While the overwhelming majority of Senegalese will celebrate the first day of Eid al-Adha holidays on Wednesday, some will instead follow Saudi Arabia in celebrating the Muslim feast of sacrifice – which marks the climax of the Islamic Hajj pilgrimage – one day earlier.
"This is unacceptable. The government must stop this," El-Hadj Ousmane Diabaté, 67, told Anadolu Agency. "It is extremely bad to see a country where Muslims cannot go united."
In a Saturday statement, an organization called the 'Coordination of Muslims in Dakar' announced that the Eid al-Adha would begin on October 15.
One day later, Senegal's National Commission, which comprises representatives of all the country's main Sufi orders, issued a contradictory statement.
The commission, tasked with spotting the lunar crescent the appearance of which signals the beginning of the new Islamic month, put the first day of Eid on October 16.
Those who will celebrate the Eid from October 15, who are in the minority, will be following Saudi Arabia, which has set the same day for the start of the feast.
The majority of Senegalese, however, will be following the sighting of the crescent moon.
"We must respect the view of people celebrating on October 15," Alboury Mbaye Ndiaye, a Muslim resident of the capital, told AA.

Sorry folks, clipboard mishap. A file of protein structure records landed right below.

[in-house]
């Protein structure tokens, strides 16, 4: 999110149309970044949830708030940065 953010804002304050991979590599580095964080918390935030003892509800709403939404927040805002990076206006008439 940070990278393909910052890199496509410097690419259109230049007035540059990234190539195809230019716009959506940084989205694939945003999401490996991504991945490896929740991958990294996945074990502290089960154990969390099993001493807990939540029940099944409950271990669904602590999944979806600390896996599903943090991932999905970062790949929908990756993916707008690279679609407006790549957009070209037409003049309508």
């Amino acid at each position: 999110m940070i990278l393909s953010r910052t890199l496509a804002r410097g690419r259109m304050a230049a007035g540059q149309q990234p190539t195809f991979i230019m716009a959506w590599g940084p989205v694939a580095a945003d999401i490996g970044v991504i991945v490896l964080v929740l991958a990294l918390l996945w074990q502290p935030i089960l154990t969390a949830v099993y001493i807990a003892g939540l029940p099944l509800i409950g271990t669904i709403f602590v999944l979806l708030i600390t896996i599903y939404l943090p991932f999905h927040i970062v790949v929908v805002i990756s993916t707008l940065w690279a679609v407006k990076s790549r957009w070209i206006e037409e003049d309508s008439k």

"They are wahhabis who promote recommendations of Prophet Muhammad."
Wahhabism refers to the Islamic school of thought attributed to 18th-century scholar Mohamed ibn Abd al-Wahhab.
In recent years, the term has been used to refer to ultraorthodox Muslims, particularly those influenced by the Saudi doctrine and theology.
But many Senegalese Muslims see the difference regarding the first day of Eid as "a division which must be stopped by our religious guides."
"I understand that the first group is… referring to Mecca, but I think it's time to start discussions so as to avoid such a situation, which seems to give our country a bad image in the sub-region," Fabakary Touré, another Senegalese Muslim, told AA.
The debate has even made it onto the airwaves, with some local radio stations giving the floor to callers to comment on the issue.
It is not the first time, though, for Senegalese to differ over dates set for a religious event.
The same thing often happens at the beginning and end of the Muslim fasting month of Ramadan.
Since around the 11th century, when it began spreading in Senegal, Islam has been the predominant religion in the African country.
More than 95 percent of Senegal's population is Muslim, with most of them members of various Sufi orders.
Senegal's main Sufi brotherhoods – which enjoy considerable influence in the West African country – are Tijanism, Muridism and Qadiriyyah.
AALast Mod: 08 Ekim 2013, 16:27